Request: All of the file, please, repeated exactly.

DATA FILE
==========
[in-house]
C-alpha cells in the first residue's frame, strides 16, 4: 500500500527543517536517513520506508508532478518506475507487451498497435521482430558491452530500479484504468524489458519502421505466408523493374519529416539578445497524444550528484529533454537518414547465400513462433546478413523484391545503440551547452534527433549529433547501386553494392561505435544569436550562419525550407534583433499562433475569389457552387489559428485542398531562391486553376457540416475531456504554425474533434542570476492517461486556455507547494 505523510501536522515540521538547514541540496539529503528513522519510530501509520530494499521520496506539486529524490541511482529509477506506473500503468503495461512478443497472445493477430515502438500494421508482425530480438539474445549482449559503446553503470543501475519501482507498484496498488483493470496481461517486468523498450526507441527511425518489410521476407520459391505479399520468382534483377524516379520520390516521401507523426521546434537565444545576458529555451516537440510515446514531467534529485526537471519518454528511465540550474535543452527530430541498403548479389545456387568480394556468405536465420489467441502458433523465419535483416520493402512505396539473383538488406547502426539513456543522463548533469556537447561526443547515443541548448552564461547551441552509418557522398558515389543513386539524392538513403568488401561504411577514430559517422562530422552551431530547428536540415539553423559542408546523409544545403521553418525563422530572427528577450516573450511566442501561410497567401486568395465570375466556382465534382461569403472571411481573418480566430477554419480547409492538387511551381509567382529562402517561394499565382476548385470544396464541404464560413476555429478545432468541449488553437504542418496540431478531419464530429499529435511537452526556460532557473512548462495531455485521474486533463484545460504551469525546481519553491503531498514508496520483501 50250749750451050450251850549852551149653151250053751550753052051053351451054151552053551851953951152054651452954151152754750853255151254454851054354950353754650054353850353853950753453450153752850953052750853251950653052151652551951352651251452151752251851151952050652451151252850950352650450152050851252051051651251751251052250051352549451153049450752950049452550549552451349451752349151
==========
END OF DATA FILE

[in-house]
C-alpha cells in the first residue's frame, strides 16, 4: 500500500527543517536517513520506508508532478518506475507487451498497435521482430558491452530500479484504468524489458519502421505466408523493374519529416539578445497524444550528484529533454537518414547465400513462433546478413523484391545503440551547452534527433549529433547501386553494392561505435544569436550562419525550407534583433499562433475569389457552387489559428485542398531562391486553376457540416475531456504554425474533434542570476492517461486556455507547494 505523510501536522515540521538547514541540496539529503528513522519510530501509520530494499521520496506539486529524490541511482529509477506506473500503468503495461512478443497472445493477430515502438500494421508482425530480438539474445549482449559503446553503470543501475519501482507498484496498488483493470496481461517486468523498450526507441527511425518489410521476407520459391505479399520468382534483377524516379520520390516521401507523426521546434537565444545576458529555451516537440510515446514531467534529485526537471519518454528511465540550474535543452527530430541498403548479389545456387568480394556468405536465420489467441502458433523465419535483416520493402512505396539473383538488406547502426539513456543522463548533469556537447561526443547515443541548448552564461547551441552509418557522398558515389543513386539524392538513403568488401561504411577514430559517422562530422552551431530547428536540415539553423559542408546523409544545403521553418525563422530572427528577450516573450511566442501561410497567401486568395465570375466556382465534382461569403472571411481573418480566430477554419480547409492538387511551381509567382529562402517561394499565382476548385470544396464541404464560413476555429478545432468541449488553437504542418496540431478531419464530429499529435511537452526556460532557473512548462495531455485521474486533463484545460504551469525546481519553491503531498514508496520483501 50250749750451050450251850549852551149653151250053751550753052051053351451054151552053551851953951152054651452954151152754750853255151254454851054354950353754650054353850353853950753453450153752850953052750853251950653052151652551951352651251452151752251851151952050652451151252850950352650450152050851252051051651251751251052250051352549451153049450752950049452550549552451349451752349151